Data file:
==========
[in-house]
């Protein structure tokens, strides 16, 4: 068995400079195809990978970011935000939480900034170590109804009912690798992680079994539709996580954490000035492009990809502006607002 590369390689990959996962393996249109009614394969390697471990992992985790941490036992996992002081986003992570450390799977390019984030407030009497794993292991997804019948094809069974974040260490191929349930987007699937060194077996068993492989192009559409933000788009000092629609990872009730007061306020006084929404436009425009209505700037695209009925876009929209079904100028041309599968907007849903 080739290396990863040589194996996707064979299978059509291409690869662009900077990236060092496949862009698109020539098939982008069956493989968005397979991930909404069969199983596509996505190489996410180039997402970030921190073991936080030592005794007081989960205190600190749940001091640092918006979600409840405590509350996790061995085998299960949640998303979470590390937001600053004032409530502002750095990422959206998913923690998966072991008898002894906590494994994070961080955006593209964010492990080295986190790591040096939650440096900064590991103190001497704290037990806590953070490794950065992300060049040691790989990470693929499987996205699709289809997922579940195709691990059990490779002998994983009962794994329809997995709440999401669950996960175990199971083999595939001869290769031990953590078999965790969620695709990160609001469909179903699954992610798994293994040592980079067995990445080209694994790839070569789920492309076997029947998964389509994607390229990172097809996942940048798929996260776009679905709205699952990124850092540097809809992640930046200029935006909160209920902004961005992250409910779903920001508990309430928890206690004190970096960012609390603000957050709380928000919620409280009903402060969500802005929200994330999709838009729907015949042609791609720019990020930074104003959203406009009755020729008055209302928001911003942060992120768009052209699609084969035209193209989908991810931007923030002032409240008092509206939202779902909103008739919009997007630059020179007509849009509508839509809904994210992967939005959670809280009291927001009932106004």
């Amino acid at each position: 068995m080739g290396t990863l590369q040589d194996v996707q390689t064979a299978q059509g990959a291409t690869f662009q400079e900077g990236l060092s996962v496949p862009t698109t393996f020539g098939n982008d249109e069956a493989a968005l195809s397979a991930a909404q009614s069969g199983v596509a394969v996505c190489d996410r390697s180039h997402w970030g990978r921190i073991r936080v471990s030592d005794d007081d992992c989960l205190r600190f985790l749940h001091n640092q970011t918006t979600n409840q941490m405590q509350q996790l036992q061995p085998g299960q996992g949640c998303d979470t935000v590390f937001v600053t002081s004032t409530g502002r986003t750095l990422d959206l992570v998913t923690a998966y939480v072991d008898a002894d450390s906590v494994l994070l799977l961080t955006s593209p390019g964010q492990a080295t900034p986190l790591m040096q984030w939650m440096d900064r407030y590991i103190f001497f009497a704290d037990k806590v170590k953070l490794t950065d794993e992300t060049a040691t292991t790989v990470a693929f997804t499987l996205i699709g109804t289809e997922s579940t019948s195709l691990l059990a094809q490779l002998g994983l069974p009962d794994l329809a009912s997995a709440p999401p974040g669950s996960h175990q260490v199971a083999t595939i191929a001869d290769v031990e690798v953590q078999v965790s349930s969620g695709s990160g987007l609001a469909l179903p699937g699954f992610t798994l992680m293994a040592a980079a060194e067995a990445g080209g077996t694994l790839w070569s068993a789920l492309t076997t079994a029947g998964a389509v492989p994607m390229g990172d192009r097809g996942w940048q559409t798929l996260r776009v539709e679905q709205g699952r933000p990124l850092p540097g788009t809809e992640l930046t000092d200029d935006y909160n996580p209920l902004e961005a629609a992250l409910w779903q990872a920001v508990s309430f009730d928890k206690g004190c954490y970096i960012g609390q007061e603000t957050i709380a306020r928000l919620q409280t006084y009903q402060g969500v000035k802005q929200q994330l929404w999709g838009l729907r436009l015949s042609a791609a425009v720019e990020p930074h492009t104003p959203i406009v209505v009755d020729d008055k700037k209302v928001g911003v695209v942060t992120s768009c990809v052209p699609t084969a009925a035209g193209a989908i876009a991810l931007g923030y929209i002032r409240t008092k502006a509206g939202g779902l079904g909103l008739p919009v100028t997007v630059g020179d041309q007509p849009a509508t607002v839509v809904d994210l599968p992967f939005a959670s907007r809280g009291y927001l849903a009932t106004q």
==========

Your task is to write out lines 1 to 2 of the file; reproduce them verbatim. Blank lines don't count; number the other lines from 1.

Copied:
[in-house]
């Protein structure tokens, strides 16, 4: 068995400079195809990978970011935000939480900034170590109804009912690798992680079994539709996580954490000035492009990809502006607002 590369390689990959996962393996249109009614394969390697471990992992985790941490036992996992002081986003992570450390799977390019984030407030009497794993292991997804019948094809069974974040260490191929349930987007699937060194077996068993492989192009559409933000788009000092629609990872009730007061306020006084929404436009425009209505700037695209009925876009929209079904100028041309599968907007849903 080739290396990863040589194996996707064979299978059509291409690869662009900077990236060092496949862009698109020539098939982008069956493989968005397979991930909404069969199983596509996505190489996410180039997402970030921190073991936080030592005794007081989960205190600190749940001091640092918006979600409840405590509350996790061995085998299960949640998303979470590390937001600053004032409530502002750095990422959206998913923690998966072991008898002894906590494994994070961080955006593209964010492990080295986190790591040096939650440096900064590991103190001497704290037990806590953070490794950065992300060049040691790989990470693929499987996205699709289809997922579940195709691990059990490779002998994983009962794994329809997995709440999401669950996960175990199971083999595939001869290769031990953590078999965790969620695709990160609001469909179903699954992610798994293994040592980079067995990445080209694994790839070569789920492309076997029947998964389509994607390229990172097809996942940048798929996260776009679905709205699952990124850092540097809809992640930046200029935006909160209920902004961005992250409910779903920001508990309430928890206690004190970096960012609390603000957050709380928000919620409280009903402060969500802005929200994330999709838009729907015949042609791609720019990020930074104003959203406009009755020729008055209302928001911003942060992120768009052209699609084969035209193209989908991810931007923030002032409240008092509206939202779902909103008739919009997007630059020179007509849009509508839509809904994210992967939005959670809280009291927001009932106004």